• Documents are folders -- Documents are always represented by a folder (e.g., files/en-us/web/javascript), and that folder will contain the content of that specific document as an index.html or file (e.g., files/en-us/web/javascript/

  • Documents are hierarchical - A document folder may contain other folders, where those folders would represent child documents (e.g., files/en-us/web/javascript/closures/

  • Document folders may contain image files -- A document folder may also contain image files, which are referenced within that document's index.html or file.

  • All redirects are specified in a single file -- All of the redirects are specified within files/en-us/_redirects.txt, one redirect per line. Each line specifies a from and to URI separated by whitespace. When you move a document, you'll need to add a redirect to this file specifying that its old URI now redirects to its new URI. Both of these tasks are done using the yarn content move tool โ€” see Moving one or more documents.

  • Don't edit the _redirects.txt file manually! If both an index.html or file and a redirect exist for a document, the document takes precedence and the redirect is ignored.

  • A document's index.html or starts with "front-matter" -- Each document's index.html or file must begin with some YAML called front-matter that defines some important information about the document: title, slug, and tags (if any). Here's an example that shows the front-matter from the JavaScript landing page:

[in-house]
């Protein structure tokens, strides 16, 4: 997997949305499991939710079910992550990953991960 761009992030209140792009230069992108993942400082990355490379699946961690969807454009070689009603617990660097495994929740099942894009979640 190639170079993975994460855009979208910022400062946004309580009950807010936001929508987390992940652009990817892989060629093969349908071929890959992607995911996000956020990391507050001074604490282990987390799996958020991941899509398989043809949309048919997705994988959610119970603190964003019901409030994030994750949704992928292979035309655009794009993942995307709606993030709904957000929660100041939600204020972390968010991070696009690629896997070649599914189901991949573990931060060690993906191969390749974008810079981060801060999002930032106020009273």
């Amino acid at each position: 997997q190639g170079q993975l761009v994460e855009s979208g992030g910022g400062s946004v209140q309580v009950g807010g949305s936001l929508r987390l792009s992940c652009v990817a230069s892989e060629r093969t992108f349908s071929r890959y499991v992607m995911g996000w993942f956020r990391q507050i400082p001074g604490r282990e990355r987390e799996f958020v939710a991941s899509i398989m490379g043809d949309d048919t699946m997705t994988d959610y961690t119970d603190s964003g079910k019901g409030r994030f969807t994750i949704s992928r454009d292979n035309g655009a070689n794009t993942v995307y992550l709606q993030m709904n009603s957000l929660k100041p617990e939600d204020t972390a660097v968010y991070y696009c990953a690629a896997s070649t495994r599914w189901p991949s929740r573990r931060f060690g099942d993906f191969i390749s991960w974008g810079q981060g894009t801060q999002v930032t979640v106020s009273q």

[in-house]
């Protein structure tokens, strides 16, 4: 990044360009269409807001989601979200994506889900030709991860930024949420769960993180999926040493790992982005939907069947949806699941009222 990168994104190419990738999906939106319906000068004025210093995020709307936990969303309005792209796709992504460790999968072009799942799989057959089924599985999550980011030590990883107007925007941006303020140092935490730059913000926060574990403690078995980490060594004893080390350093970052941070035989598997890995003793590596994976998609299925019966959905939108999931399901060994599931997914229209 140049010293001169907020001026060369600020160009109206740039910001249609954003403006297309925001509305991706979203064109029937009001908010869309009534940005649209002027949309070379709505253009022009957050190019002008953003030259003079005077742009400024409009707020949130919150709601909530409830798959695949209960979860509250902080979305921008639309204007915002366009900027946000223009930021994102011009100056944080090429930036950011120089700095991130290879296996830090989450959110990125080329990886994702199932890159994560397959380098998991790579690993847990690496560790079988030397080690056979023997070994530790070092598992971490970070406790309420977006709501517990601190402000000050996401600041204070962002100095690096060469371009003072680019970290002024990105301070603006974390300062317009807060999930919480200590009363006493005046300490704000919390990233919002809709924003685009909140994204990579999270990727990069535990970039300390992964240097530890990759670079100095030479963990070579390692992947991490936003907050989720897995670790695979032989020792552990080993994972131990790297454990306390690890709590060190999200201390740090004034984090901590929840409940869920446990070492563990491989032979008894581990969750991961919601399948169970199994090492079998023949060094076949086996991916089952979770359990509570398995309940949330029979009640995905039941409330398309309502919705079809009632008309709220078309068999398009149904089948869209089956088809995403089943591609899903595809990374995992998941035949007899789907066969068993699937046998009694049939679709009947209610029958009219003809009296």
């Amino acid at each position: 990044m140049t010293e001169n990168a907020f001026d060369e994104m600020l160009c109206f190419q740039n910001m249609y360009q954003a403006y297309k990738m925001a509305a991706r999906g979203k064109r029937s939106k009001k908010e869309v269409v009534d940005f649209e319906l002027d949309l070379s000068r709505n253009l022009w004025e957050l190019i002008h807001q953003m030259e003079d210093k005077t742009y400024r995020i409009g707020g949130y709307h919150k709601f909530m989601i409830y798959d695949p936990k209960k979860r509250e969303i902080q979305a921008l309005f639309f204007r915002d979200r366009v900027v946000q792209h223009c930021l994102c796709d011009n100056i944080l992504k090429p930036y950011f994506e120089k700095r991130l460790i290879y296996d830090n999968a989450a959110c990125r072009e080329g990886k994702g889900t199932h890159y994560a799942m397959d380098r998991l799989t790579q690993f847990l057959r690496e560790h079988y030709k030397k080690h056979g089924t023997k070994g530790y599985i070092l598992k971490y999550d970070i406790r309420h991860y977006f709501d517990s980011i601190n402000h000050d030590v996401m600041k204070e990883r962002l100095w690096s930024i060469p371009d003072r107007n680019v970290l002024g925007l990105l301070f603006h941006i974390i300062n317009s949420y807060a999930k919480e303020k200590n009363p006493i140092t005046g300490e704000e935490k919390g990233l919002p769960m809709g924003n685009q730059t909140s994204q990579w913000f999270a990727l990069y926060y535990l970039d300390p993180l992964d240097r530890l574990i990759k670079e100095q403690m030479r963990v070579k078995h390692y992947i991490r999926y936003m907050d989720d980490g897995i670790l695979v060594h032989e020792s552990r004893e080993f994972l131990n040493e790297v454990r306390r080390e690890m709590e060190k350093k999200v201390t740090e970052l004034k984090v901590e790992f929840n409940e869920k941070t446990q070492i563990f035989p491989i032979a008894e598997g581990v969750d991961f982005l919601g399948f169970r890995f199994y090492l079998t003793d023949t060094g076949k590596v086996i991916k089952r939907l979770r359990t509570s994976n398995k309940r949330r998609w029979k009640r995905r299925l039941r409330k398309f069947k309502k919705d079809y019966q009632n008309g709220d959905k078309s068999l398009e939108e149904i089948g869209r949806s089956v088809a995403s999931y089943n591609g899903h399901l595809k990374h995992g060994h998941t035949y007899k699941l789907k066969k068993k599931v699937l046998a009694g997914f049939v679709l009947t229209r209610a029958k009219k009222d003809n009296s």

title: JavaScript
    slug: Web/JavaScript
      - JavaScript
      - Landing
      - Landing page
      - Learn
      - 'l10n:priority'

Simple changes

If you just want to make a simple change to a single file, like fixing a typo, the GitHub UI is the simplest way to do that. For example, if you've found a typo within the JavaScript landing page, you can sign into GitHub, go to, navigate to the source file files/en-us/web/javascript/, and then click on the edit (pencil) button.

Tip: Click the Source on GitHub link in the footer of any MDN page to jump to its source file on GitHub.

From there the GitHub UI will take your hand and walk you through the rest, like automatically creating a fork and branch to commit your changes to, as well as helping you reach the ultimate goal, a pull request. Your pull request represents the work you want to be reviewed, hopefully approved, and then merged into the main branch of this repository.